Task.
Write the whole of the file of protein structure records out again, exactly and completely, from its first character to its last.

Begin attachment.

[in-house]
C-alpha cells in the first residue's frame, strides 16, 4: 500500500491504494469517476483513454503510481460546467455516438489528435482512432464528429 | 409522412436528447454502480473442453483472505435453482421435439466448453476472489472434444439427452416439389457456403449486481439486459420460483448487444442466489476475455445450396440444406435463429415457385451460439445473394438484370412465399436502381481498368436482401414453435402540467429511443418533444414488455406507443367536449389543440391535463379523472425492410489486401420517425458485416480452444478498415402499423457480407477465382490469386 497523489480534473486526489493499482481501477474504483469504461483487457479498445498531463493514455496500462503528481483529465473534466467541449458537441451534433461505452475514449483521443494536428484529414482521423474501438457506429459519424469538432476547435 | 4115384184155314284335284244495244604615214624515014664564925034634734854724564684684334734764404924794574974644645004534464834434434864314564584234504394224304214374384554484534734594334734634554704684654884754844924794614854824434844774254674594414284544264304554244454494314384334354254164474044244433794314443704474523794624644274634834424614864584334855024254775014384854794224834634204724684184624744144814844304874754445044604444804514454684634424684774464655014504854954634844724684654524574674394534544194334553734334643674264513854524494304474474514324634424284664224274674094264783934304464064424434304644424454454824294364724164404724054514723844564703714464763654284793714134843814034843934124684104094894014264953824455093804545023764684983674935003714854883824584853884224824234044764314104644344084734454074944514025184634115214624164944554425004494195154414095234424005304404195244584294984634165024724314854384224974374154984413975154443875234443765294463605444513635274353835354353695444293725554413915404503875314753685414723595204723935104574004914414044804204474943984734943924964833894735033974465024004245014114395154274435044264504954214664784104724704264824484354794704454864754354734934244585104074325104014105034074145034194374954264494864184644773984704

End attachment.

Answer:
[in-house]
C-alpha cells in the first residue's frame, strides 16, 4: 500500500491504494469517476483513454503510481460546467455516438489528435482512432464528429 | 409522412436528447454502480473442453483472505435453482421435439466448453476472489472434444439427452416439389457456403449486481439486459420460483448487444442466489476475455445450396440444406435463429415457385451460439445473394438484370412465399436502381481498368436482401414453435402540467429511443418533444414488455406507443367536449389543440391535463379523472425492410489486401420517425458485416480452444478498415402499423457480407477465382490469386 497523489480534473486526489493499482481501477474504483469504461483487457479498445498531463493514455496500462503528481483529465473534466467541449458537441451534433461505452475514449483521443494536428484529414482521423474501438457506429459519424469538432476547435 | 4115384184155314284335284244495244604615214624515014664564925034634734854724564684684334734764404924794574974644645004534464834434434864314564584234504394224304214374384554484534734594334734634554704684654884754844924794614854824434844774254674594414284544264304554244454494314384334354254164474044244433794314443704474523794624644274634834424614864584334855024254775014384854794224834634204724684184624744144814844304874754445044604444804514454684634424684774464655014504854954634844724684654524574674394534544194334553734334643674264513854524494304474474514324634424284664224274674094264783934304464064424434304644424454454824294364724164404724054514723844564703714464763654284793714134843814034843934124684104094894014264953824455093804545023764684983674935003714854883824584853884224824234044764314104644344084734454074944514025184634115214624164944554425004494195154414095234424005304404195244584294984634165024724314854384224974374154984413975154443875234443765294463605444513635274353835354353695444293725554413915404503875314753685414723595204723935104574004914414044804204474943984734943924964833894735033974465024004245014114395154274435044264504954214664784104724704264824484354794704454864754354734934244585104074325104014105034074145034194374954264494864184644773984704